Update at 8:45 p.m. — First Down Sports Bar and Grill had to shut down tonight, also due to a burst water pipe. From the businesses’ Facebook page: “We have had to close down suddenly for tonight because of a water pipe burst. Hopefully, we’ll be back up and running tomorrow. We will have an update on here as soon as we figure it out. Sorry for any inconvenience this may have caused.”
Update at 8:35 p.m. — Tonight’s Arlington County Democratic Committee debate for County Board candidates was briefly evacuated tonight when a reported burst pipe triggered the fire alarm in the National Rural Electric Cooperative Association building.
(Updated at 11:40 p.m.) The Regal Ballston Common 12 theater was closed tonight due to flooding from ruptured water pipes.
Three pipes burst this afternoon, sending water spilling across several floors of the theater, we’re told. A clean-up is underway and the theater is hoping to reopen tomorrow (Thursday).
The water also impacted elevators in the mall building.
“Please be advised this afternoon, the sprinkler pipe broke in the Ballston Mall movie theatre and water is going into the freight elevator,” said a memo sent to workers in the offices above the mall. “As of right now, all elevators are out of service.”
Burst water pipes have plagued homes and businesses across Arlington this week, as temperatures dipped into the teens and single digits. The Trader Joe’s store in Clarendon reopened this morning after a burst water pipe last night. Also last night, the Doorways Family Home in North Arlington, which houses homeless families and victims of domestic violence, was closed when “a sprinkler head in a second floor ceiling burst due to freezing conditions” and flooded the floors down to the basement.
The women and children who were in the home were evacuated to hotels. Restoration crews worked today to make the house habitable again.
Tomorrow (Oct. 22), from noon to 2:00 p.m., the Whole Food Market in Clarendon (2700 Wilson Blvd) will be hosting AppleFest — a “harvest tasting event” devoted entirely to apples.
“From juicy and aromatic apples to those that are fine textured, families and apple-enthusiasts can welcome the new fall season while sampling a variety of tasty apples and enjoying its culinary and crafty delight,” Whole Foods said in a press release. Planned activities include cooking demonstrations, crafts, tastings and an apple scavenger hunt.
Next Saturday (Oct. 29), the Market Common shopping center in Clarendon (2700 Clarendon Blvd) — across from Whole Foods — will be hosting its annual FALLoween event.
The free, family-friendly event will feature a petting zoo, a kids circus, face painting, sidewalk chalking, a comedy show, a DJ and other live entertainment. Plus, there will be trick-or-treating for the kids at a number of stores and each attendee will have the opportunity to take home a free pumpkin.
FALLoween is being held from 10:00 a.m. to 2:00 p.m. Costumed people and pets are also invited to join a FALLoween parade, which kicks off at 11:30 a.m.
Also on Saturday, Oct. 29, Doorways for Women and Families will be organizing a Howl-O-Ween Dog Walk for the Homeless.
From 11:00 a.m. to 1:00 p.m., dog owners are encouraged to dress up their pooches and bring them to the James Hunter dog park for a mini-walk to support Doorways. The park is located at the corner of N. Herndon and 13th Streets in Clarendon.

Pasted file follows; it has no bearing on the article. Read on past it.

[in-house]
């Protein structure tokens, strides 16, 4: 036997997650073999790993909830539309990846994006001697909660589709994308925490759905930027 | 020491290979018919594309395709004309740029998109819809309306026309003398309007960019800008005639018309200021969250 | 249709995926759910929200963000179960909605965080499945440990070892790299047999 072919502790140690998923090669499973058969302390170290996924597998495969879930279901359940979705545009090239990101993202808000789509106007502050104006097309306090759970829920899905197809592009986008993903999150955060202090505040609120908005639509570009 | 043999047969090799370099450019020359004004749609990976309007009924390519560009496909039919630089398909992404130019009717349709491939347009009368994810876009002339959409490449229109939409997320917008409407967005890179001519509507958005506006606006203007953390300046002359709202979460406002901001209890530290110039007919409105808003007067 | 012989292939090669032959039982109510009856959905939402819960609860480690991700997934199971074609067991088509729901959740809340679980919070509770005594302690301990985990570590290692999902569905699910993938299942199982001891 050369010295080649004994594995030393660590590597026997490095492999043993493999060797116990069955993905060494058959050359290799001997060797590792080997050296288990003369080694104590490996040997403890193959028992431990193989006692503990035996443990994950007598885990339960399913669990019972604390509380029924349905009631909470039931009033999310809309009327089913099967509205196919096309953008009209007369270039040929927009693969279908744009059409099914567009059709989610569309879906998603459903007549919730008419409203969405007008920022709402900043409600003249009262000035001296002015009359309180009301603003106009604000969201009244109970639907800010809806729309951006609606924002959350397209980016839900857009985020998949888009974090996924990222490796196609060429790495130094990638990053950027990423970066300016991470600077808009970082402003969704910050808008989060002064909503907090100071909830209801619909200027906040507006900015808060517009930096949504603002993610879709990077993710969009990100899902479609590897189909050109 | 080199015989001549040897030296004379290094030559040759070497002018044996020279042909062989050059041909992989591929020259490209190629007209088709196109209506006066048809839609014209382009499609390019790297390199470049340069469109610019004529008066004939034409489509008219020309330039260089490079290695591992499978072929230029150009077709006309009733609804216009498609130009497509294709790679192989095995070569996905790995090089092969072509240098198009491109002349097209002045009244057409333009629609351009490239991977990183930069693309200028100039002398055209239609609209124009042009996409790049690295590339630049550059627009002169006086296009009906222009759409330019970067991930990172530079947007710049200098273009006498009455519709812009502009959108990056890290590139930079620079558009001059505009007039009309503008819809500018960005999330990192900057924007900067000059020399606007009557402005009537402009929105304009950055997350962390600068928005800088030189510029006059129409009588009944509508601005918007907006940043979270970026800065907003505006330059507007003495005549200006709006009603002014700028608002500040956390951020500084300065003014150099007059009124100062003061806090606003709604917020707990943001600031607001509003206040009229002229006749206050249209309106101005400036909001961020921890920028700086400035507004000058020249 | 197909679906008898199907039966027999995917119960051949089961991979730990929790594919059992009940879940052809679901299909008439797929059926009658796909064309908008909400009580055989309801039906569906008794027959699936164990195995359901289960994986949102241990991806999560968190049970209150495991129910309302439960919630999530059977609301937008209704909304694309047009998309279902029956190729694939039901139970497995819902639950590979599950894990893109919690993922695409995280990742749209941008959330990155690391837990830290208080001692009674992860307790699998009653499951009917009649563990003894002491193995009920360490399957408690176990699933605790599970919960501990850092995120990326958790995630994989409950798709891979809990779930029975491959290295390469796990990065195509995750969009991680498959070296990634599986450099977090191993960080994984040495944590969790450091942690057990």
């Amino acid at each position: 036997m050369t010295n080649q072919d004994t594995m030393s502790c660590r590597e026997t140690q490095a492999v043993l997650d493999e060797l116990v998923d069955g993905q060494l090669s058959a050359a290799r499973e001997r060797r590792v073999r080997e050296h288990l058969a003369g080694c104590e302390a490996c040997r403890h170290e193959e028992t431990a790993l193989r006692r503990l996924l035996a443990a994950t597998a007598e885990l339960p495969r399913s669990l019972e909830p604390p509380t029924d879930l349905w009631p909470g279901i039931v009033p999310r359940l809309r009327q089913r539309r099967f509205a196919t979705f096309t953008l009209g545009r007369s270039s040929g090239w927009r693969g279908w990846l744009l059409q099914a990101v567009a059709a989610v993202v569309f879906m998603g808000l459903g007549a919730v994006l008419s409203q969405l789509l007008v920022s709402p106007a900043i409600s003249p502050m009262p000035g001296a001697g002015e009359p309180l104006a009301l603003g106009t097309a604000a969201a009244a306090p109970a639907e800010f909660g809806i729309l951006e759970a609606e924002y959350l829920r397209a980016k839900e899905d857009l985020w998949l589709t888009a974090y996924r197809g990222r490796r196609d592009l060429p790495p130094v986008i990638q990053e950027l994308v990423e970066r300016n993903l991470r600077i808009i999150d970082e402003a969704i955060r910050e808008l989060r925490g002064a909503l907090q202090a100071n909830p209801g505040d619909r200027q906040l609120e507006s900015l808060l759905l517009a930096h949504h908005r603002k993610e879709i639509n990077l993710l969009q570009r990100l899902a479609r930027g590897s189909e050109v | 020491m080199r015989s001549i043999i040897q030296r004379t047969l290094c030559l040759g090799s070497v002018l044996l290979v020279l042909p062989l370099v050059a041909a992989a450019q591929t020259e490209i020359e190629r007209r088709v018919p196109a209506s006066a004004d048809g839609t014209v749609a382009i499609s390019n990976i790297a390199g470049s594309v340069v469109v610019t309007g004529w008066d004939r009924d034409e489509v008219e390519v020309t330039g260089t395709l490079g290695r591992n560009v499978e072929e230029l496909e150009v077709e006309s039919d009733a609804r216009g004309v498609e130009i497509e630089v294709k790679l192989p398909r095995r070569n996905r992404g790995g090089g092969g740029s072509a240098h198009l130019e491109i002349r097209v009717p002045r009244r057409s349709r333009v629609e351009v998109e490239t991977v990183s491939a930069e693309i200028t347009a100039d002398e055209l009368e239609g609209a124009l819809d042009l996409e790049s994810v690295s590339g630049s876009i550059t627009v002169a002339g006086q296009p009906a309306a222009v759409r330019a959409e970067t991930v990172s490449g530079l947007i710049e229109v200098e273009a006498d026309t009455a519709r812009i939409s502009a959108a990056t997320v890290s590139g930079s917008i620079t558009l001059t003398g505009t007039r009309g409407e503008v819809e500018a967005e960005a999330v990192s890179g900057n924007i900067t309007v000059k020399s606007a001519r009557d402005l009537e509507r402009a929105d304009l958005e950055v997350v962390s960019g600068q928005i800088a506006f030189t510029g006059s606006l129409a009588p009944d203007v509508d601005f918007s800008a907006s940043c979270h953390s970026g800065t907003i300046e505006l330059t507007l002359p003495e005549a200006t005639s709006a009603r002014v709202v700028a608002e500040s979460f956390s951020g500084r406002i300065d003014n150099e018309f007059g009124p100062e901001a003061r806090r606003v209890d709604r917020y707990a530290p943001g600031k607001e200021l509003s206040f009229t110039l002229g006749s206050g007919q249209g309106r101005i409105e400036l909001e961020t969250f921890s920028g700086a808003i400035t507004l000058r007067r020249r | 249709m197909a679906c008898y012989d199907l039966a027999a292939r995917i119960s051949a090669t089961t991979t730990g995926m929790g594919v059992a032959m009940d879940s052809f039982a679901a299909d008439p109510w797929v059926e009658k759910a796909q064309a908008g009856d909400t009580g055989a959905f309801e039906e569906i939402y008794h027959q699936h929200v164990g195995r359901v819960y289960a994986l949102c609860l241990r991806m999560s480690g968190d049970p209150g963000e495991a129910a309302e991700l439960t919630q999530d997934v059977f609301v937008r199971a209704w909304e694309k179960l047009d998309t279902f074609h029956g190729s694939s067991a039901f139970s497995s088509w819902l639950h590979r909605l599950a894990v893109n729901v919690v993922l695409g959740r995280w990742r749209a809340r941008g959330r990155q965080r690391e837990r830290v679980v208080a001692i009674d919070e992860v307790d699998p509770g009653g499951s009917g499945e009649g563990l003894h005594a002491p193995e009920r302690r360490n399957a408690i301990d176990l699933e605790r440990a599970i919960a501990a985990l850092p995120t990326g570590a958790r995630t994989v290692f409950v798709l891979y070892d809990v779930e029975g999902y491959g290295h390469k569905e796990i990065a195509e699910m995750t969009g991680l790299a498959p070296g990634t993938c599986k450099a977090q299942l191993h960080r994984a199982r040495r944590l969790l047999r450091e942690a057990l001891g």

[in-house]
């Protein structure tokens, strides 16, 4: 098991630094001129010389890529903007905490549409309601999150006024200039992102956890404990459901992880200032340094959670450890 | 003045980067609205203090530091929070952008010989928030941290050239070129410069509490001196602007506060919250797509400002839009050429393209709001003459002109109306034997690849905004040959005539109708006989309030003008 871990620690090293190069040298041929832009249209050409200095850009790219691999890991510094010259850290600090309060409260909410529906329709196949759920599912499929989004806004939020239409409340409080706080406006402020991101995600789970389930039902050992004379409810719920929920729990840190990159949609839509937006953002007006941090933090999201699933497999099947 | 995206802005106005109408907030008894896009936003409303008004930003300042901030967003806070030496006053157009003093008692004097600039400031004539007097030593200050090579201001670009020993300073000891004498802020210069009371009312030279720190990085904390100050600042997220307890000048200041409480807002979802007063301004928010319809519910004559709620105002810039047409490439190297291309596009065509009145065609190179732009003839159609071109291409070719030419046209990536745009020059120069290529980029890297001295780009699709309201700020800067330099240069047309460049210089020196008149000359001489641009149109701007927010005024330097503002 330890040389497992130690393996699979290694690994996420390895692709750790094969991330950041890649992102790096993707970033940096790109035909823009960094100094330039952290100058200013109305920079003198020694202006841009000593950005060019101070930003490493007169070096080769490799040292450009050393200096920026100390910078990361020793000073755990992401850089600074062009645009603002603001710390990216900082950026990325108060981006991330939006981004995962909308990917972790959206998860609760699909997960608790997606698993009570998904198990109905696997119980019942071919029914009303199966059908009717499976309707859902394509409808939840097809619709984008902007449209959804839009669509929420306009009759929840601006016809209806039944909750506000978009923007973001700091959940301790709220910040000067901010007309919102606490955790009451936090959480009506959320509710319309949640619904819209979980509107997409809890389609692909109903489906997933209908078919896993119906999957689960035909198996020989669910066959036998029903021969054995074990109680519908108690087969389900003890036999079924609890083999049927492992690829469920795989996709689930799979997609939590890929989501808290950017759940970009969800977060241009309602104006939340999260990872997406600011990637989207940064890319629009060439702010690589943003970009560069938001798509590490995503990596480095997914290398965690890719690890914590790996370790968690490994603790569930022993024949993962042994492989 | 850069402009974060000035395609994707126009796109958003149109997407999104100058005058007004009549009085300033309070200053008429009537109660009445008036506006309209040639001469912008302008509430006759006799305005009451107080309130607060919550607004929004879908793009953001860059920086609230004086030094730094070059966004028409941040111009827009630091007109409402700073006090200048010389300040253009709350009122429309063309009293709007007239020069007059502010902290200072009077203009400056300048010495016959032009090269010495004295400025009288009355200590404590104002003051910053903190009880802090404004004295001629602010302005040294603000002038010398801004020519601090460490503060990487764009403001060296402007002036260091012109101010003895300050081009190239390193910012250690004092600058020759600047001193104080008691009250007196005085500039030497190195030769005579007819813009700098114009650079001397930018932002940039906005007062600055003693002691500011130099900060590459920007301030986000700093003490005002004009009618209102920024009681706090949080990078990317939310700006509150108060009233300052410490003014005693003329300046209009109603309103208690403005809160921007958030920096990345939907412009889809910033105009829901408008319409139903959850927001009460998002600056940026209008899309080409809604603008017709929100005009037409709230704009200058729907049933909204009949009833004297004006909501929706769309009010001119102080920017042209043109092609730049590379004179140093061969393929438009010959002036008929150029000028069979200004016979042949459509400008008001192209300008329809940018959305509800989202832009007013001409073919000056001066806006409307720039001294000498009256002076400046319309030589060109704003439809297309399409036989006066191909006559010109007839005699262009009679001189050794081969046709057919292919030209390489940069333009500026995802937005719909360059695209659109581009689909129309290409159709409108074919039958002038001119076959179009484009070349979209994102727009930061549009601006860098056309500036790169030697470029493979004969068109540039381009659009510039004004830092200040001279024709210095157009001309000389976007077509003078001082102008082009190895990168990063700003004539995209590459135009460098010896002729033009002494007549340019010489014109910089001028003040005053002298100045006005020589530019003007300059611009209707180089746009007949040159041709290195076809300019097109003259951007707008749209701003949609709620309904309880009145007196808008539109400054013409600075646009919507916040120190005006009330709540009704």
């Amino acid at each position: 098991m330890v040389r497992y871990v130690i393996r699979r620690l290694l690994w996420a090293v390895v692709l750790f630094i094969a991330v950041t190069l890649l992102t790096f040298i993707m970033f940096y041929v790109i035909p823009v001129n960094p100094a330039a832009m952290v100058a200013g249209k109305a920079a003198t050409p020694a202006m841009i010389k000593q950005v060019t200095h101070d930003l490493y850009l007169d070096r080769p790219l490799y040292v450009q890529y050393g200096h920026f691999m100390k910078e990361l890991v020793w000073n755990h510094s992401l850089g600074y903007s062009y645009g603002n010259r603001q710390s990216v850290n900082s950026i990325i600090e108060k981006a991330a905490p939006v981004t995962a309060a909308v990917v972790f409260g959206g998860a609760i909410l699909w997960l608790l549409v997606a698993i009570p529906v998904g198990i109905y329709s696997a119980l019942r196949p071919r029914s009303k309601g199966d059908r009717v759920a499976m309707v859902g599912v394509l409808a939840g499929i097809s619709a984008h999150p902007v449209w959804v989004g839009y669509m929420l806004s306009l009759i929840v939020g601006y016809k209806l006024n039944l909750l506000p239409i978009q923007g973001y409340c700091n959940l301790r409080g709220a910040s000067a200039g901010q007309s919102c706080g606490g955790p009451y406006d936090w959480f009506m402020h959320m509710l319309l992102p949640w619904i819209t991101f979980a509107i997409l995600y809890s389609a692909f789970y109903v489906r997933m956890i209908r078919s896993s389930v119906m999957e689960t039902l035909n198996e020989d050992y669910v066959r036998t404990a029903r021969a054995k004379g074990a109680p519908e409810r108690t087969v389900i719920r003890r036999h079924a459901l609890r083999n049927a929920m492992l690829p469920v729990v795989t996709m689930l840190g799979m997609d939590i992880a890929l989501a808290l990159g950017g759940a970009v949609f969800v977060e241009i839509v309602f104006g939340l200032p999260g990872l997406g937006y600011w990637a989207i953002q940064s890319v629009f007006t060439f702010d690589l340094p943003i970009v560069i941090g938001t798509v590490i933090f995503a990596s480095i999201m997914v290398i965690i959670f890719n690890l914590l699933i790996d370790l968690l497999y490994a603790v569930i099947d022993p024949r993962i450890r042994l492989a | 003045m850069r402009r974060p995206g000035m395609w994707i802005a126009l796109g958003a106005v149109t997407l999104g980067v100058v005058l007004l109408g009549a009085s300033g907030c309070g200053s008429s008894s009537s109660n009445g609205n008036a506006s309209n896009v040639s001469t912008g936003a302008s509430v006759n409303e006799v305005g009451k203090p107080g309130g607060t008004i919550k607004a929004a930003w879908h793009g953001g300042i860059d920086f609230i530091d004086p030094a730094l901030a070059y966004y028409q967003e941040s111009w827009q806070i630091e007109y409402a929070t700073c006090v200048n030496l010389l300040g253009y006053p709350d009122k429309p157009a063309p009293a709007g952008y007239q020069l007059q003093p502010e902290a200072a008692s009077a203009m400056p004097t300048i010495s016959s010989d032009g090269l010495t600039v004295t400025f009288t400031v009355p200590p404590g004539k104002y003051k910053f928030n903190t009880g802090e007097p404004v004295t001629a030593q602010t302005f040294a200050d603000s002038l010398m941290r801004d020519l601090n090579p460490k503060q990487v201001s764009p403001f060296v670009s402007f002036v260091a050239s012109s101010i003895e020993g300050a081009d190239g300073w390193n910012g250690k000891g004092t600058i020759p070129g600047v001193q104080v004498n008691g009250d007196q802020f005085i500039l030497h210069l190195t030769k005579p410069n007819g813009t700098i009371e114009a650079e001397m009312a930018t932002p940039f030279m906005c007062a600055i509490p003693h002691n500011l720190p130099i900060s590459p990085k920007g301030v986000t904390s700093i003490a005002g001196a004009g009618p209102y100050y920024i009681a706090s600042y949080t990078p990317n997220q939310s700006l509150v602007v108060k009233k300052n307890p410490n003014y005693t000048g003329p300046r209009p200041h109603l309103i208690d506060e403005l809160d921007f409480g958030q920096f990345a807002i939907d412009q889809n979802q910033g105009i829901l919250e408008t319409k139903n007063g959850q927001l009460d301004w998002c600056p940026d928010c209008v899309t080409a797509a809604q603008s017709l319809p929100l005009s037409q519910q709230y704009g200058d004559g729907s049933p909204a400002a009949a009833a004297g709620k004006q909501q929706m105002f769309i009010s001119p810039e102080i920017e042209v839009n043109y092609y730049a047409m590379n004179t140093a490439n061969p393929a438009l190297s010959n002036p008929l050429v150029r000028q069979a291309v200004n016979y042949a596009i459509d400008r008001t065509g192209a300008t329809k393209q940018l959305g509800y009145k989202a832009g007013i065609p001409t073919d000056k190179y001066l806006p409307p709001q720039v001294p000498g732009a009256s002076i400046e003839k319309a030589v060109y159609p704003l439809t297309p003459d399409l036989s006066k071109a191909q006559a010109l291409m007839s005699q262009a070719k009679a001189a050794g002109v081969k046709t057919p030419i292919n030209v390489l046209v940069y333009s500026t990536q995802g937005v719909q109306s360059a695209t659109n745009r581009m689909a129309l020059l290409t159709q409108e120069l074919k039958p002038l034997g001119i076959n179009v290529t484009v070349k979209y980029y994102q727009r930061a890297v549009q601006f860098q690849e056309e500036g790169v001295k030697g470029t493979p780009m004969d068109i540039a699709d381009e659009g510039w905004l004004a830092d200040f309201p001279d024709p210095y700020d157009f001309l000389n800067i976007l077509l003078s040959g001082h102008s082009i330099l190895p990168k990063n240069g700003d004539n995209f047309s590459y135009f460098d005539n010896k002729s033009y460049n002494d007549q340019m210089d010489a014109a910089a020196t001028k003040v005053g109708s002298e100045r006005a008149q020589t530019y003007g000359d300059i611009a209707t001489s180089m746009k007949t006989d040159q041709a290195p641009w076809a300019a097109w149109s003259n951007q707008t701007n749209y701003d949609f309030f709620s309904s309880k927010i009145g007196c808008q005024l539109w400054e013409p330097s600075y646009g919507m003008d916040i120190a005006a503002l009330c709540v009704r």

“All human participants will help Doorways to reach our walker goal for the Fannie Mae Help the Homeless Walkathon, while our animal participants will get the chance to compete for prizes from local pet store merchants, including Wylie Wagg and Kissable Canine,” Doorways said on its website.
Registration for the walk is $30 for adults and $20 for youth 25 and under. Pets are free.
Until the legislature acted earlier this year, Virginia was one of only six states that did not offer protective orders — a legal means of preventing contact with abusive partners — to men and women in dating situations. Now, as of July 1, the state allows individuals who are not married and not living with their partner to obtain a protective order.
Yesterday, Doorways issued the following press release about the new law.
Women ages 16 to 24 are at the greatest risk of experiencing an abusive relationship. Yet for the vast majority of those women — specifically those in dating relationships — the legal system offered little defense. That is because protective orders, a civil order issued by a judge to protect one person from another’s threatening behavior, were previously only available to those in a “domestic” situation — married, living together or having a child together.
July 1st marks a historic day for the protection of those previously unprotected as a bill passed in the Virginia legislature goes into effect, allowing survivors of dating abuse to be eligible for protective orders against their abusers. Until the beginning of this month, Virginia was one of only six states that did not afford this legal protection to dating partners. Doorways for Women and Families, one of Arlington’s leading providers of services to women and families experiencing homelessness and abuse, encourages all in our community to spread the word that help is now available to survivors of dating abuse.
“This is a huge step forward in protecting our community from intimate partner violence” explained Caroline Jones, Executive Director of Doorways. “ Given the incidence of violence in younger relationships, Doorways has been actively partnering with schools, universities and community partners to bring greater education and prevention strategies to our youth. The toll of violence in relationships is far too great to become complacent in our efforts.”
[ … ] With the implementation of the new protective order law, a whole new segment of the population should know that there is help available. One in five teens in a serious relationship has experienced physical abuse with an estimated 33% of high school students having been a survivor of dating abuse.
Doorways encourages any survivor of dating abuse to call their 24-Domestic Violence Hotline at 703-237-0881 to find the help they need to be safe. Any survivor seeking a protective order can speak with Doorways’ Court Advocate by calling 703-244-5165 and be guided through the legal process.
“We want everyone to know that they are not alone in the pathway to safety,” Jones concluded.